Reducing Patient Harm by Improving Medication Turn-Around Time at a Children's Hospital

In late 2002, we examined occurrence report data to determine how to reduce medication errors. Though delay of medications initially was not thought to be a significant error type, our data indicated otherwise. Prior years' aggregate analysis of incident reports showed 9% of medication error reports resulted from delay. Approximately 23% of errors involving medications resulting in patient harm were due to delay. Incident reports documented nursing frustration, parent dissatisfaction and patient harm.

In early 2003, we formed a team of nurses, pharmacists, pharmacy technicians and unit-coordinators. We defined and measured turn-around time (TAT) for medications supplied by the main pharmacy, not in floor stock. TAT begins from the time the physician placed the new medication order to the time the medication left the pharmacy. Observational measurements were taken through sampling during the quarter. Responses from list-serve questionnaires helped determine our goal of 85% of medications turned around in <90 minutes with a stretch goal of 95%.

Our baseline data found a mean TAT was 87 minutes with a high standard deviation, measured through sampling data. Pharmacy process flow was inefficient. Pharmacist order entry workload was unevenly distributed. Cart fill was inaccurate and required significant rework. Intravenous and oral syringe medications were made during the time when most discharge or discontinue orders were being processed resulting in wasted intravenous medications accounted for nearly $490,000 per year.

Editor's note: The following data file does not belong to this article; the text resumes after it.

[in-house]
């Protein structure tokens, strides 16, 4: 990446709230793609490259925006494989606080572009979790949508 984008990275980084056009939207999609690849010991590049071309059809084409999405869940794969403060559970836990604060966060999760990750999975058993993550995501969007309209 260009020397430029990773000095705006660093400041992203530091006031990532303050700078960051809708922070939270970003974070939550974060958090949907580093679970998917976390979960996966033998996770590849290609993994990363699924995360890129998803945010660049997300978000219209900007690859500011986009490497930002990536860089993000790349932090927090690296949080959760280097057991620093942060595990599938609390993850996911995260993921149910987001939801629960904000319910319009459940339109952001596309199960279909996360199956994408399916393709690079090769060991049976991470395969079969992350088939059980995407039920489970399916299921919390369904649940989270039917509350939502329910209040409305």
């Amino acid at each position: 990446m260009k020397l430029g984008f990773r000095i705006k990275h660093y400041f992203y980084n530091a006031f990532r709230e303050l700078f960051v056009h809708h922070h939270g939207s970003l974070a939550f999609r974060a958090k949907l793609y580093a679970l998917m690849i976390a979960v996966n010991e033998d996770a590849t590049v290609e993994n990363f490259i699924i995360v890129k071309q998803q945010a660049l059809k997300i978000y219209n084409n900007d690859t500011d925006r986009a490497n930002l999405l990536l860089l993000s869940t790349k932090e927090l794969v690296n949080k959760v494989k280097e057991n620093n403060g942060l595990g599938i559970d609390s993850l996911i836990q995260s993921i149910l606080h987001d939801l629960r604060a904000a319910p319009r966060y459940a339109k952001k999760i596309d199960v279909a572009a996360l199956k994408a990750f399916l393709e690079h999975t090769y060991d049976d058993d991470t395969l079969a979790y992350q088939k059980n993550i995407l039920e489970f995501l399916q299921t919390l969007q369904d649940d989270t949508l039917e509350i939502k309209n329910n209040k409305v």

We used lean processing principles through a rapid improvement workshop split into a 3-day design workshop, followed by a 2-day implementation-planning workshop six-weeks later. We designed a new pharmacy workflow by eliminating many non-value added steps. The pharmacy model moved a large portion of the manufacturing process to evenings, eliminating a lot of rework. We created a new streamlined-order processing staffing model without added FTEs. One pharmacist on day and evening shifts sole responsibility is new-order checking and sending. Medication rooms, with a low patient to medication room-ratios, were designed to replace cluster-desk medication carts to reduce RN search time, as well as rework in the pharmacy. Our design also encompassed process flow eliminating wait times when computerized physician order entry (CPOE) came into place.

Following implementation of new pharmacy model in summer 2003, our median turn-around time was reduced from 75 minutes to 52 minutes. The following quarter, our institution implemented CPOE, and our median turn-around time was reduced to 23 minutes, a 69% improvement from baseline! Currently, 97% of medications are turned around in less than 90 minutes, up from 66% at baseline.

In the three months following implementation, there were no incident reports related to delay in medication TAT resulting in patient harm. Additionally, only 2.6% of incident reports written in this time period were due to medication TAT delay, down from 9%.

As of now, medication rooms are in place in three wings of our hospital with plans to retrofit five more wings before year-end. We continue to collect data to assure our improvements are sustained. The lean processing and rapid improvement cycle continues to be a successful change methodology within our organization.

We used this high profile project as an example of the importance of completing incident reports, and how incident reports are aggregated to generate patent safety improvements.